Saturday, February 28, 2009
Ah, Sloppy Joes...
When I was growing up, my mom made dinner every night despite the fact that she worked full time and had four kids. Even more miraculous was the fact that dinner was always fresh and healthy fare - lots of vegetables and chicken and light pastas glistening with olive oil. I was a lucky girl.
That said, that didn't stop me from LOVING going to friends houses for dinner. Their family meals were a thing of wonderment to me - delivered pizza, bags of greasy (but delicious) burgers and fries, and 'homemade' meals with the aid of Hamburger Helper, Rice A Roni, and of course, canned Sloppy Joe mix. Kid heaven. The funny thing was, those kids loved coming to my house for dinner, where my mom's home cooking filled them up in a way that takeout never could.
Anyway, of all of those retro box mix/canned suppers, Sloppy Joes were my favorite. I still occasionally crave them. However I could never bring myself to buy that damned can of sugary brown goop. It just felt soul less to dump it into a pan of ground beef and call it a day. Even if it did taste as good as I'd remembered, I wouldn't feel good about eating it.
So I decided to create a fresher, homemade version that would satisfy my nostalgia without making me do a walk of shame afterwards. I have no idea what's actually in Sloppy Joe mix and I purposely didn't look it up before attempting my own recipe. Instead I used flavors my childhood memory told me were in them as well as ones my adult palate wanted. I replaced most of the meat with ground turkey with a little ground sirloin to ensure richness. I threw in finely minced piquillo peppers to add some depth, along with bay leaf, ancho chili powder and allspice. Finally, I used Madeira, molasses and just a touch of brown sugar to round it all out. The result isn't the sauce laden Sloppy Joes you remember as a kid, it's better.
I call them Fancy Joes because I'm a dork.
Apparently, the power of 'Joes' is still going strong today. When Kris and I went to Florence Meat Market this morning to buy the ground sirloin, we found ourselves in line behind a father and his young son. The dad happened to overhear me say I was making them and immediately grabbed his son. "Tyler," he said, nodding to us. "They're having Sloppy Joes tonight! You probably want to eat at their house for dinner." The little boy, who had been slumped over the counter like a crumpled napkin, bored out of his mind, shot upright and peeled his eyelids back at us like we were Mickey and Minnie Mouse live and in person.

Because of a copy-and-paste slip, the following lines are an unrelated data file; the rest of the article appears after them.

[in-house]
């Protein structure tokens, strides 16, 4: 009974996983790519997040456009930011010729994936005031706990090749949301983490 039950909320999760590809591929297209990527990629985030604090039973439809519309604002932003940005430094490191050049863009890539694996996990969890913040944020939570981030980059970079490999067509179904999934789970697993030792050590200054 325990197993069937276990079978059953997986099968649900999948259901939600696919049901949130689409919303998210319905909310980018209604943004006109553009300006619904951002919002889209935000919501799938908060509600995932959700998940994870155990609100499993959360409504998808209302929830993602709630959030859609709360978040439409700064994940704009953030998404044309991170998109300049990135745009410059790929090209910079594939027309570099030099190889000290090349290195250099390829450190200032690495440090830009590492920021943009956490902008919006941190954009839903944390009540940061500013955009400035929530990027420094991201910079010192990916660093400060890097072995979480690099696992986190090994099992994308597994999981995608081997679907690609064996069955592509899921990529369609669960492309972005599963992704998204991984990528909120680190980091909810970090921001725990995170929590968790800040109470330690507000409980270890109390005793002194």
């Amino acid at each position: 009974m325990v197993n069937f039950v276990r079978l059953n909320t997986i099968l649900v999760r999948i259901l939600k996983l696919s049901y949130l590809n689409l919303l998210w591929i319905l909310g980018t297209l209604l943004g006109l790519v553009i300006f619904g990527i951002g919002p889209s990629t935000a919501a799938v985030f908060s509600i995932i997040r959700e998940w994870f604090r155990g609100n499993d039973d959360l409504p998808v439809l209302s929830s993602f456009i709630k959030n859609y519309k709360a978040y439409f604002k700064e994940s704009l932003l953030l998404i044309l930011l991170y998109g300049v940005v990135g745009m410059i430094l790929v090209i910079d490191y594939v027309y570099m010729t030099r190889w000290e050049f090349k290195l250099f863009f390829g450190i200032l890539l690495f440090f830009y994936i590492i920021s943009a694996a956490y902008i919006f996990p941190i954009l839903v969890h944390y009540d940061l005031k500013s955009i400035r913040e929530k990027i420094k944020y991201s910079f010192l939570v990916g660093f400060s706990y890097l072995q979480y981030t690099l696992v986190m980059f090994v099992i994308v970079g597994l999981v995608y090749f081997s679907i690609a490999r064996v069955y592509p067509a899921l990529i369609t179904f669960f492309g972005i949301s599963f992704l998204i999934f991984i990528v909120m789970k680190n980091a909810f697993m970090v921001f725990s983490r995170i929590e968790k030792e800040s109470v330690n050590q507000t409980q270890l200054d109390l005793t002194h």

He clearly did want to go to our house for dinner. He would've gone with us right then and there, even though it was only eleven in the morning. His eager little face stayed on us as we waited for the beef, paid, and headed back out of the store, giving him a wave goodbye before shutting the door behind us.
6 Egg Challah Rolls
1 tablespoon butter
3 small shallots, finely minced
salt and pepper
2 piquillo peppers, finely minced (from a can)
1/4 teaspoon ground allspice
1/4 teaspoon ancho chili powder
2 teaspoons tomato paste
1 lb ground turkey (preferably with 7% fat)
1/2 pound ground sirloin or ground round
1 bay leaf
1/4 cup Madeira wine
1 tablespoon brown sugar
1 teaspoon molasses
1 tablespoon ketchup
Heat the butter in a large rimmed nonstick skillet over medium heat. Add the shallots, seasoning with salt and pepper, and saute for 3 minutes, stirring occasionally. Add the piquillo peppers, stir in and saute 2 more minutes. Move the shallots and peppers to one side, making a 'hot spot' for the allspice and chili powder. Add the spices giving them each space to 'toast' for 1 minute, undisturbed, before incorporating into the vegetables. Stir in the tomato paste.
Add the turkey and ground beef, along with a touch more salt and pepper, and cook for 5-7 minutes, until mostly browned. Add the Madeira and bay leaf, and raise the heat if necessary to bring to a light simmer, until the Madeira has reduced by half (do not bring to a full on boil - you will dry out the meat too much.) Lower the heat again slightly, and stir in the brown sugar and molasses. At this point the meat should be fully cooked and you just want to let the sugars meld into the mixture for 2-3 more minutes until fully dissolved. Turn off the heat and stir in the ketchup.
Serve on Challah buns, toasted or untoasted.